David Murray, Great Falls Tribune
The Blackfeet Tribal Business Council issued a news release Wednesday stating proposed oil and gas leases near Chief Mountain have been canceled. The mountain, located near the Canadian border and on the boundary between the Blackfeet Indian Reservation and Glacier National Park, is considered sacred by many of the Blackfeet people.
“The current proposed leases by Nations Energy, which are the subject of so much misinformation, were canceled on July 24, 2013 due to nonpayment by the company,” the tribal council news release states. “The intention of such leases was to explore an area of the reservation which is at least two miles from Chief Mountain and at least one half mile from the mandated buffer zone.”
The tribal council’s announcement comes three days prior to a planned protest in opposition to oil and gas development at the site. Reports that the council had approved exploration leases at Chief Mountain became public last week after a conservation activist posted lease documents purportedly obtained from the Bureau of Indian Affairs (BIA) on his web site.
Included within those documents is a resolution signed by council chairman Willie Sharp, Jr. and acting council secretary Roger “Sassy” Running Crane reaffirming a prior resolution from January 3, 2013. The resolution approves the mineral lease development of 4,000 acres of tribal land by Nations Energy, LLC, with three wells to be developed within a five year primary term, the first to be drilled within 18-months of the lease signing.
Publication of these documents prompted a petition drive in opposition to the development, which had gathered more than 2,200 signatures by Wednesday afternoon.
The Blackfeet Tribal Business Council’s news release notes that as far back as 1982, nontribal people were prohibited from making incursions into a one mile buffer zone around the base of Chief Mountain, and that this protection was reaffirmed by tribal council action in 1992.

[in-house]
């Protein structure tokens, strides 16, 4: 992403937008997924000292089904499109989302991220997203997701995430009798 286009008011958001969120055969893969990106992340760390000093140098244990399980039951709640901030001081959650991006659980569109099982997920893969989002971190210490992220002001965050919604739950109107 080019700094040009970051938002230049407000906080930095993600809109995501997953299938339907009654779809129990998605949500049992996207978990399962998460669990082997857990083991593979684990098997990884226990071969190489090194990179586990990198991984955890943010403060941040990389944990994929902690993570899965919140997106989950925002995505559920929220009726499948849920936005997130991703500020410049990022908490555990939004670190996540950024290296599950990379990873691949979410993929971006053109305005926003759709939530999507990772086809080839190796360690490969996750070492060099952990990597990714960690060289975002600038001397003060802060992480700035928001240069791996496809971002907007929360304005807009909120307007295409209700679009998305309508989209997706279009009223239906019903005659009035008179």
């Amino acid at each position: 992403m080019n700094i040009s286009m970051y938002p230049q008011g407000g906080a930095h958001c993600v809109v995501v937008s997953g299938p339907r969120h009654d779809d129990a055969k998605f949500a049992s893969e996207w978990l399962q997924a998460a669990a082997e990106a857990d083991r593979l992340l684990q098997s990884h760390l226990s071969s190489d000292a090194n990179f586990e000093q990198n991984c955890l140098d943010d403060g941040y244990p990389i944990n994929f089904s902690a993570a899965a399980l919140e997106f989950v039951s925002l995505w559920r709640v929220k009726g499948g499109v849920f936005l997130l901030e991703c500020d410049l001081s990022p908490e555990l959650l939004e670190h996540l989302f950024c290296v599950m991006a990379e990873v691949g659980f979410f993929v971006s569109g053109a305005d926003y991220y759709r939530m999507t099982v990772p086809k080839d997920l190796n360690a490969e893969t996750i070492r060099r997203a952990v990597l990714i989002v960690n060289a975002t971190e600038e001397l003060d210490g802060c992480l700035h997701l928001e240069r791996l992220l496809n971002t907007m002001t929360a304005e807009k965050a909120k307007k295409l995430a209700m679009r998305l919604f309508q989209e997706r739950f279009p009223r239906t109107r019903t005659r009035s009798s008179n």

“The Blackfeet Tribal Business Council has always considered Chief Mountain as one of the most sacred sites on the Blackfeet Reservation,” the news release states. “This area was for spiritual use of the Blackfeet people only. This protection continues to this day and nothing has or will disturb this area, including any oil and gas development.”
It continues on to state that even if the agreement with Nations Energy had advanced to the drilling of wells, the tribe would have first had to complete an environmental and cultural resources study to see if the proposed wells would impact any Blackfeet cultural resources.
“However, since the leases no longer exist, this is not an issue,” the news release concludes.
The tribal council goes on reassert its “absolute right to develop its own resources on its own land.”
“The council is clear in its purpose to create a better economic environment for its people who currently suffer some of the highest rates of poverty and unemployment in the United States,” the news release states. “With that responsibility to better the lives of its people, however, comes the absolute mandate to do no harm to the tribe’s cultural sites, traditions and resources, including water. The two duties go hand-in-hand and this council will follow its oath and the Blackfeet Constitution to protect and defend its land and to responsibly develop its many and valuable resources.”